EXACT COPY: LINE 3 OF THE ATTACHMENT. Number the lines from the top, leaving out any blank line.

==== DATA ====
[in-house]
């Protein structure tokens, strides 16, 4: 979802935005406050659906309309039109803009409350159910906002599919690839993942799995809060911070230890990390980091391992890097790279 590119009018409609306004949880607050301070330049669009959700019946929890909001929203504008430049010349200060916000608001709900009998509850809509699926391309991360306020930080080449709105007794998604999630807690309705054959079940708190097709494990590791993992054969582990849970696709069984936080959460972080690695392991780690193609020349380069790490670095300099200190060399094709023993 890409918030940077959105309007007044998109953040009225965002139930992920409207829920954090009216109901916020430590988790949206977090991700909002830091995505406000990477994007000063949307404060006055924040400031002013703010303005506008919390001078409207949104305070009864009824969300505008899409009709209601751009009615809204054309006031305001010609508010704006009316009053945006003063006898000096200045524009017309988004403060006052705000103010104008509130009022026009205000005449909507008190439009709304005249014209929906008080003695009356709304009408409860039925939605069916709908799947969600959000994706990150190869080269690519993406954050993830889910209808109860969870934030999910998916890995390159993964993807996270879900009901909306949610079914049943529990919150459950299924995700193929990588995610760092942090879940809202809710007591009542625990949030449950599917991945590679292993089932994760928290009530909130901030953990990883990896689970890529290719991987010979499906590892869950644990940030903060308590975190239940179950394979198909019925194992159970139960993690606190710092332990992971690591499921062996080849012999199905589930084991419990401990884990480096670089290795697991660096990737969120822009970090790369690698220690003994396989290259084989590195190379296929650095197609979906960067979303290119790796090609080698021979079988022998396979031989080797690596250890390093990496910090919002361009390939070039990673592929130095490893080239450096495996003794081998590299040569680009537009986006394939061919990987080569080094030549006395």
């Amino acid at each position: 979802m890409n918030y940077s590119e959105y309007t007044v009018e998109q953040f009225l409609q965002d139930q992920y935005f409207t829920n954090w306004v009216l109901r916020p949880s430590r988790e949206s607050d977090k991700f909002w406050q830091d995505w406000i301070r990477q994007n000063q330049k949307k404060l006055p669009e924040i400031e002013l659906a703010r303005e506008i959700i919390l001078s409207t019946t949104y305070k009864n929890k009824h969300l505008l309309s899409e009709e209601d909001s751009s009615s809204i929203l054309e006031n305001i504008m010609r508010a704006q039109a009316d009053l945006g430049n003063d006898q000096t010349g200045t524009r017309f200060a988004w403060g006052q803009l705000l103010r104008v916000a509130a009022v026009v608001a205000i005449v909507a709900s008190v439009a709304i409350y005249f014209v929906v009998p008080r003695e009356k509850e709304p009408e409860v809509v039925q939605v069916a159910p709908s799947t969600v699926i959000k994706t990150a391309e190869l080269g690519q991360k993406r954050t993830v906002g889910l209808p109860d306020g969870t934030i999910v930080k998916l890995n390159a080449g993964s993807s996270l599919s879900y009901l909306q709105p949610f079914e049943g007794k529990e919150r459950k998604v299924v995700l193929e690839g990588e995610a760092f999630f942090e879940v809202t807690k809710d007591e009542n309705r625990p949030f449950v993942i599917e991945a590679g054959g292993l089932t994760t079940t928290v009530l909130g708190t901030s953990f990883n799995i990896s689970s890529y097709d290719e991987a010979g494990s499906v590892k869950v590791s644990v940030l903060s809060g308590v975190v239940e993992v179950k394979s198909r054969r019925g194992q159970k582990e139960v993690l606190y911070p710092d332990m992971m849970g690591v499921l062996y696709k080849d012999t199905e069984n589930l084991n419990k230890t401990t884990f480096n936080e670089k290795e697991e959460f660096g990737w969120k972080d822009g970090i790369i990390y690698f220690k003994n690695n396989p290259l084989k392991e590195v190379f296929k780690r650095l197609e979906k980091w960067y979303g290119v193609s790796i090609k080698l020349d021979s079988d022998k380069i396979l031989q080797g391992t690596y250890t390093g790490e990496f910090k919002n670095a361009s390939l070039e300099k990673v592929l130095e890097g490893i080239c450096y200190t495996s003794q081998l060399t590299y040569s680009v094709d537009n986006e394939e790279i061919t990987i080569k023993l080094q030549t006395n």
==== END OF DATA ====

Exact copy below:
């Amino acid at each position: 979802m890409n918030y940077s590119e959105y309007t007044v009018e998109q953040f009225l409609q965002d139930q992920y935005f409207t829920n954090w306004v009216l109901r916020p949880s430590r988790e949206s607050d977090k991700f909002w406050q830091d995505w406000i301070r990477q994007n000063q330049k949307k404060l006055p669009e924040i400031e002013l659906a703010r303005e506008i959700i919390l001078s409207t019946t949104y305070k009864n929890k009824h969300l505008l309309s899409e009709e209601d909001s751009s009615s809204i929203l054309e006031n305001i504008m010609r508010a704006q039109a009316d009053l945006g430049n003063d006898q000096t010349g200045t524009r017309f200060a988004w403060g006052q803009l705000l103010r104008v916000a509130a009022v026009v608001a205000i005449v909507a709900s008190v439009a709304i409350y005249f014209v929906v009998p008080r003695e009356k509850e709304p009408e409860v809509v039925q939605v069916a159910p709908s799947t969600v699926i959000k994706t990150a391309e190869l080269g690519q991360k993406r954050t993830v906002g889910l209808p109860d306020g969870t934030i999910v930080k998916l890995n390159a080449g993964s993807s996270l599919s879900y009901l909306q709105p949610f079914e049943g007794k529990e919150r459950k998604v299924v995700l193929e690839g990588e995610a760092f999630f942090e879940v809202t807690k809710d007591e009542n309705r625990p949030f449950v993942i599917e991945a590679g054959g292993l089932t994760t079940t928290v009530l909130g708190t901030s953990f990883n799995i990896s689970s890529y097709d290719e991987a010979g494990s499906v590892k869950v590791s644990v940030l903060s809060g308590v975190v239940e993992v179950k394979s198909r054969r019925g194992q159970k582990e139960v993690l606190y911070p710092d332990m992971m849970g690591v499921l062996y696709k080849d012999t199905e069984n589930l084991n419990k230890t401990t884990f480096n936080e670089k290795e697991e959460f660096g990737w969120k972080d822009g970090i790369i990390y690698f220690k003994n690695n396989p290259l084989k392991e590195v190379f296929k780690r650095l197609e979906k980091w960067y979303g290119v193609s790796i090609k080698l020349d021979s079988d022998k380069i396979l031989q080797g391992t690596y250890t390093g790490e990496f910090k919002n670095a361009s390939l070039e300099k990673v592929l130095e890097g490893i080239c450096y200190t495996s003794q081998l060399t590299y040569s680009v094709d537009n986006e394939e790279i061919t990987i080569k023993l080094q030549t006395n």